An interesting piece in Adweek had the headline "Marketing is Losing its Mojo". The subhead was equally frank: "All this focus on social media and analytics seems to be sucking the creativity out of marketing."
The author, Denise Lee Yohn, is playing my tune. She's a brand consultant in San Diego who has worked for such companies as Sony, Frito-Lay, and Jack in the Box. She asserts we shouldn't confuse tools with content.
We're living in difficult financial times; maybe that's why there's so much emphasis on numbers and metrics. But numbers and metrics can't change minds. Only big ideas can. Only big ideas can change attitudes and beliefs, and help solve problems for people. Only big ideas and concepts can help little companies beat the pants off big companies, and help big companies get better at their own game.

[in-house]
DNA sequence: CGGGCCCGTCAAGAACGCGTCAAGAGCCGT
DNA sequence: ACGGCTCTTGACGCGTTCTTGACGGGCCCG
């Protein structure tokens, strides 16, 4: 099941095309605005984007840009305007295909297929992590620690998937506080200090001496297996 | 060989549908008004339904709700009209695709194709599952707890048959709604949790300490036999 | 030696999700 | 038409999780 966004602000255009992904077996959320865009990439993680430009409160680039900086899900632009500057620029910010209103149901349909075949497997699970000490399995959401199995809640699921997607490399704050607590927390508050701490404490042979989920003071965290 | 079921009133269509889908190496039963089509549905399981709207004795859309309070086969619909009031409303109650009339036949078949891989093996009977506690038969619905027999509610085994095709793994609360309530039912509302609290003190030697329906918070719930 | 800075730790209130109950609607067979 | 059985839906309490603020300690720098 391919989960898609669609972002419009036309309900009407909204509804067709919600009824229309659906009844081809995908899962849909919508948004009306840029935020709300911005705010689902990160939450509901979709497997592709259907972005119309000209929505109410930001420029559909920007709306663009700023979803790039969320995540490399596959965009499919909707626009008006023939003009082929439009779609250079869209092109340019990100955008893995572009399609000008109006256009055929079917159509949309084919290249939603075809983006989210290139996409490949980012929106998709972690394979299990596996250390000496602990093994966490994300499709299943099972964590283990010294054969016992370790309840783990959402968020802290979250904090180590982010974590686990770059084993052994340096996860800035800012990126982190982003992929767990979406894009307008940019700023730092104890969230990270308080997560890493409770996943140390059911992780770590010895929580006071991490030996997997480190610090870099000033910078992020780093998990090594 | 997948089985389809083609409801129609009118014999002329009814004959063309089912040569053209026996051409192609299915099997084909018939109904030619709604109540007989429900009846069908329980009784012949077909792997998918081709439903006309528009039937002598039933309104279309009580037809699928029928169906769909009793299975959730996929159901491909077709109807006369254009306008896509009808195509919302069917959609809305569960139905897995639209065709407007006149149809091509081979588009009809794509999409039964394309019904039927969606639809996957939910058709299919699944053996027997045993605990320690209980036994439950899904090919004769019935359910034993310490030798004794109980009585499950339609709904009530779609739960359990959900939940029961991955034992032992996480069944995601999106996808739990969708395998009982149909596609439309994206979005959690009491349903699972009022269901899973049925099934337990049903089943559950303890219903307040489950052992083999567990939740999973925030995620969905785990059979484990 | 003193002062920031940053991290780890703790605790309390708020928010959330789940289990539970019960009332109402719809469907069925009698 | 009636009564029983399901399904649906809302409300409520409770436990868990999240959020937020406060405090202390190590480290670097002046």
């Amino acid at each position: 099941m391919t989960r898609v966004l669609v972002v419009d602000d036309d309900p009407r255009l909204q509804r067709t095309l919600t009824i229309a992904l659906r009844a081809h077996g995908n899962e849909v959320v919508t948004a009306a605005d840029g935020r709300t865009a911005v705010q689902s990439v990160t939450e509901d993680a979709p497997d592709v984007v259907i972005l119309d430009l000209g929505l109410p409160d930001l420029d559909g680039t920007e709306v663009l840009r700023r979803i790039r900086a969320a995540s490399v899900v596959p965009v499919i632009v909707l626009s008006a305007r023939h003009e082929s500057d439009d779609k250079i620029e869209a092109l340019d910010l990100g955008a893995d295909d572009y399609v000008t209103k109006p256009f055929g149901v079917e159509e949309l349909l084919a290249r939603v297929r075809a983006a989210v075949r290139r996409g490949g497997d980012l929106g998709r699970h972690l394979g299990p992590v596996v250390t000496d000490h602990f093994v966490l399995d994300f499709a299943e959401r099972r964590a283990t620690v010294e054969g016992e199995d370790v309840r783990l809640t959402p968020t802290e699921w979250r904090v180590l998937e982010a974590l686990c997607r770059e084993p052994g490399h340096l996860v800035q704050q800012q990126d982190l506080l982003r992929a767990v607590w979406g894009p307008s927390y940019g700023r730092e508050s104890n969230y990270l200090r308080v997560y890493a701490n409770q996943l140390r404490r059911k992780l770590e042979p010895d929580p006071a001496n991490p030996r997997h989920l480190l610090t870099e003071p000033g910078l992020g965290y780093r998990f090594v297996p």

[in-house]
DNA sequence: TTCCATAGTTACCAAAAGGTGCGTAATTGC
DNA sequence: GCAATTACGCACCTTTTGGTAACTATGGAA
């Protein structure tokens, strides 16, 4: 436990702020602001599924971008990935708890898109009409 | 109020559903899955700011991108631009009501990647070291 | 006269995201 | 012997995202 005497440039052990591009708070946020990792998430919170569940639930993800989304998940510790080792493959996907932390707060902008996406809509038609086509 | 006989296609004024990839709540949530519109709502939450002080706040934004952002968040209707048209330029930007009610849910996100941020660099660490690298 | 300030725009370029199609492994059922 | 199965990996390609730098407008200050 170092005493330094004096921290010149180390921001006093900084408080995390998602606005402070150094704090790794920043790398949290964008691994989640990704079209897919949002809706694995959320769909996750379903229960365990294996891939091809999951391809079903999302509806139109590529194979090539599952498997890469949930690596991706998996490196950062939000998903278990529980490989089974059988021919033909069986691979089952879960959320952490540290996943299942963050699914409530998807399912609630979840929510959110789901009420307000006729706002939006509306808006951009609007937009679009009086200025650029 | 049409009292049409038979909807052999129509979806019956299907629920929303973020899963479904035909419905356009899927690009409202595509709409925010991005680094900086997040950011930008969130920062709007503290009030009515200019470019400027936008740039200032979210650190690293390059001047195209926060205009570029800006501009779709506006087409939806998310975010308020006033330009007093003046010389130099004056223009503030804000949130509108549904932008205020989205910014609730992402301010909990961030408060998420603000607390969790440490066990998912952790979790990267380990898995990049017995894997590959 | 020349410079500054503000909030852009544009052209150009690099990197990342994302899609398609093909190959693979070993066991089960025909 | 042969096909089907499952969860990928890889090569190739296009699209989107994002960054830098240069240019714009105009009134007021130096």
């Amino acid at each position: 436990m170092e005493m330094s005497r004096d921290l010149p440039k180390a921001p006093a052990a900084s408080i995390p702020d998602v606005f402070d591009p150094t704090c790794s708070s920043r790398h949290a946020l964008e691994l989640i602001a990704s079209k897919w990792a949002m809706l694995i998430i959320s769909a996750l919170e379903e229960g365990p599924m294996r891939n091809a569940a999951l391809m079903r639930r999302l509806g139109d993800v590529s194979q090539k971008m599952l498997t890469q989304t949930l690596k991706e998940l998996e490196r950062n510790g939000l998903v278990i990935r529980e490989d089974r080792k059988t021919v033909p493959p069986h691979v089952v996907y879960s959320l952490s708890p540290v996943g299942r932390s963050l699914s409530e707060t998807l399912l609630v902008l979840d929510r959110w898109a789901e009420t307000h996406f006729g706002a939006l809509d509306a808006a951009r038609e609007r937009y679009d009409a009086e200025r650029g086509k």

When did a number or metric get you to try a new shampoo? Or a new mascara? Or get you to investigate a brand that never stood out in your mind before?
The evidence of what happens when there's no big idea is everywhere. The newspaper industry is dying, in all but a couple of cases. There's been no big idea in that field for years, except attempts to give away their product on the Internet. (In one of my marketing classes, the students came up with 20 ideas to save the San Francisco Chronicle --- so it can be done!)
The DMV in almost every state can use some big ideas to make things better for both their employees and their customers. And department stores, too. They need ideas bigger than a sale every day or private labels nobody feels great about.
Big ideas such as "Just do it!" took Nike out of the shoe business into the sports business, and into our minds and hearts. We all know Coke is the real thing, and Apple is the product of people who "think different".
Some companies keep coming back to old big ideas, because they work. Burger King constantly finds new ways to remind us to have it our way, with burgers that are broiled, not fried. And they just hired a new ad agency and fired one that let people forget that.
Denise Lee Yohn knows that social media and other platforms are changing so rapidly that other companies' successes can be dated and irrelevant. The only way to be relevant is to focus on your customers with big ideas that are relevant to them.